There is no such thing as too many precautions when it comes to managing conflicts of interest within your company. A written conflict of interest ordinance is an important element that helps a company or organization prevent internal and external conflicts of interest from arising. The Conflicts of Interest Bylaw does more than help you avoid liability in the event of a dispute. It also helps keep employees out of trouble and prevents them from being put in situations that could damage an organization’s reputation and brand if something goes wrong.
If your company does not have a conflict of interest policy in place, employees may not know how to handle conflicts that arise. This makes it much more likely that we will inappropriately respond to certain types of conflicts of interest. Here are his five tips for creating an effective conflict of interest ordinance for your organization.
Tip #1: Identify What Your Organization Needs
Before diving headfirst into creating a conflict of interest ordinance for your organization, you need to identify what you need to achieve. Are you preventing conflict? How to minimize risk? Decide how to handle them? This is important because the Articles of Incorporation should cover specific topics and be tailored to the company’s culture and organizational structure. Writing something down is not enough. It should solve the problem.
Think about what is going on in your organization and write down all conflicts of interest that may or have arisen. If you are unsure of what your problem is, ask an interested party or someone with relevant expertise for help. Then define your needs for each problem. Why is it important to address this issue? What if we don’t do anything about it? What if we do something about it? How can you prevent these problems from occurring in the first place?
Tip #2: Make a plan
To ensure that conflict of interest ordinances are effective, you must plan your attack on how they will be created. There are several ways to do this, many of which vary by organization. However, we recommend that you start by identifying your stakeholders and including them in this stage. Create a to-do list and identify stakeholders who are interested in contributing to or reviewing the bylaws. Before you start writing, it may be helpful to have a meeting with these people so they understand their role and can guide you if needed.
Another important aspect of planning is determining what it takes to complete the project. To do this, you must determine what resources you need, if any. How long does it take? Need to consult a legal expert? Doing this ensures that you have everything you need when you start writing, and reduces the obstacles you encounter while writing.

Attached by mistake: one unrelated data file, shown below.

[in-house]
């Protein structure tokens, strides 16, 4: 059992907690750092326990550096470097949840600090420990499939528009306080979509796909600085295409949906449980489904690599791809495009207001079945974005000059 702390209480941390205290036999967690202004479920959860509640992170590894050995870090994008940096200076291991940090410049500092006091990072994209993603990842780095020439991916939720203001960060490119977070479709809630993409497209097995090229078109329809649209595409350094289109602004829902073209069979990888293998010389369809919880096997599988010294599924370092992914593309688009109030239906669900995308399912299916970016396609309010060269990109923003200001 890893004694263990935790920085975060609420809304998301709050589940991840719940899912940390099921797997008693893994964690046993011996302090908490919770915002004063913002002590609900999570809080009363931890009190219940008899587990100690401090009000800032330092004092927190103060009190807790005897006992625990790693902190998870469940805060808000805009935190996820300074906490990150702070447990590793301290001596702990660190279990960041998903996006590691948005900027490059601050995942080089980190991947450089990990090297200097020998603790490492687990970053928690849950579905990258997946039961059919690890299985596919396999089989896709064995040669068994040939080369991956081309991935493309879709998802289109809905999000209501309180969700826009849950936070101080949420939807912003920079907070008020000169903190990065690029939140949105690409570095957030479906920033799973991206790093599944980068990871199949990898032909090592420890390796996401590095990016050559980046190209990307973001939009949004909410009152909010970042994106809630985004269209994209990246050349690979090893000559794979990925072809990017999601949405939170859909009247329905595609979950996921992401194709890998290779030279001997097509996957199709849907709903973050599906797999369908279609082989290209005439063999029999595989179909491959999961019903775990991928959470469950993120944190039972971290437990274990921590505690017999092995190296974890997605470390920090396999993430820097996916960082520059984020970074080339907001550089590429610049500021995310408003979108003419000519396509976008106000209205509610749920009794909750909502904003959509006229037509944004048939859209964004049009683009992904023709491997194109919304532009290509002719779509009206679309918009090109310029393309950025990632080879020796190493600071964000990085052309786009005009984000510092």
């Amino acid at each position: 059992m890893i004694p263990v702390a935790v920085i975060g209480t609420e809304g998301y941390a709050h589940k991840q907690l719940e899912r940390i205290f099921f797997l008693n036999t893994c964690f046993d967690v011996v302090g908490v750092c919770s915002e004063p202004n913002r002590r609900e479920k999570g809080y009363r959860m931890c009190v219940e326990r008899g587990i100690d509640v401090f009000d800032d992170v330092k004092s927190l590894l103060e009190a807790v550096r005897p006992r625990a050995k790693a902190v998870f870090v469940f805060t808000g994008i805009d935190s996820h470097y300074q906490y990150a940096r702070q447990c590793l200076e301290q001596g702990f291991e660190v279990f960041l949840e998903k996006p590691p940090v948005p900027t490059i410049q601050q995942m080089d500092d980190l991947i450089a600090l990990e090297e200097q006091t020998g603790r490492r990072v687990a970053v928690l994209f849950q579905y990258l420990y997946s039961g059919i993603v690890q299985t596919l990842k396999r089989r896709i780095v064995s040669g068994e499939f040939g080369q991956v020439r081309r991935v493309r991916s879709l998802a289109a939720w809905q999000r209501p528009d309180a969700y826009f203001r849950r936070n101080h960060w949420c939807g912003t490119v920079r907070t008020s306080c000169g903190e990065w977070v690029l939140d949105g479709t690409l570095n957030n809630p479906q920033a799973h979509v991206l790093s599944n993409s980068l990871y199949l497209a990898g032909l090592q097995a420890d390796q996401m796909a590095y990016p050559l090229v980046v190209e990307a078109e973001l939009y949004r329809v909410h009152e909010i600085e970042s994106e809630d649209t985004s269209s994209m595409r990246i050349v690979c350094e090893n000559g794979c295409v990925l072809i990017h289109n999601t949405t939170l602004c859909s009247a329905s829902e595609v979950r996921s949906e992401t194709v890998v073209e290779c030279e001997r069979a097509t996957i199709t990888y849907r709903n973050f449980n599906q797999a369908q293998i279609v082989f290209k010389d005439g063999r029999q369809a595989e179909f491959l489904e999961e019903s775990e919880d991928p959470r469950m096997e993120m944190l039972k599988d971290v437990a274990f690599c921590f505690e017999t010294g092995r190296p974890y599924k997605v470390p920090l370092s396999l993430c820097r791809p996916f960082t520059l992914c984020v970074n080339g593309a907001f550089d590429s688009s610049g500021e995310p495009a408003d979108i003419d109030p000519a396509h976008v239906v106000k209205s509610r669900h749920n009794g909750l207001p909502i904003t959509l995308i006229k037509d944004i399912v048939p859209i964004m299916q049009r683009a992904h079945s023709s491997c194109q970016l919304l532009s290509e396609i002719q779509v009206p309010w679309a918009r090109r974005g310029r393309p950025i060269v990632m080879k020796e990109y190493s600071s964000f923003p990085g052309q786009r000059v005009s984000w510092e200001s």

Tip #3: Train your employees on the new Conflict of Interest Ordinance
Developing a conflict of interest ordinance for your organization is only part of the process. If your bylaws are hidden in a rarely used employee handbook or tucked away in a filing cabinet, they don’t do much for your business. Once the bylaws are approved, you should ensure that your employees are trained on any updates or changes.
Training should cover the new Conflict of Interest Ordinance and any changes made to the old policy. You should also provide some examples of what kinds of activities can cause conflict or perceived conflict. Developing this training plan will help everyone understand how to avoid conflict in the workplace and make informed decisions.
Tip #4: Give your employees access
For the COI Bylaw to be effective, it must be made available to employees when they have questions. This means that employees need to have easy access wherever they are. This is not just courtesy, it is also a necessary safety measure. If staff cannot readily find documentation detailing what constitutes a conflict of interest in the organization, they may be forced to make decisions without knowing all the facts. A great way to do this is to store your policies in a cloud-based system that you can access from anywhere.
Tip #5: Schedule regular reviews of your bylaws
It is important to review the Articles of Incorporation regularly. The frequency you choose will vary, but you should review them at least once a year and if there are organizational changes. Regularly reviewing the Bylaws helps keep us up to date with best practices. Also, by reviewing the bylaws after any significant change to your organization, you can ensure that all policies are aligned with your current needs.
After reviewing the current bylaws and making any necessary changes, it is important to notify employees of the changes so they are aware of any new requirements or restrictions that may affect them. To ensure that all employees have access to the updated version of our Conflict of Interest Policy, we encourage you to send an email notification when changes are made or shortly before they are made.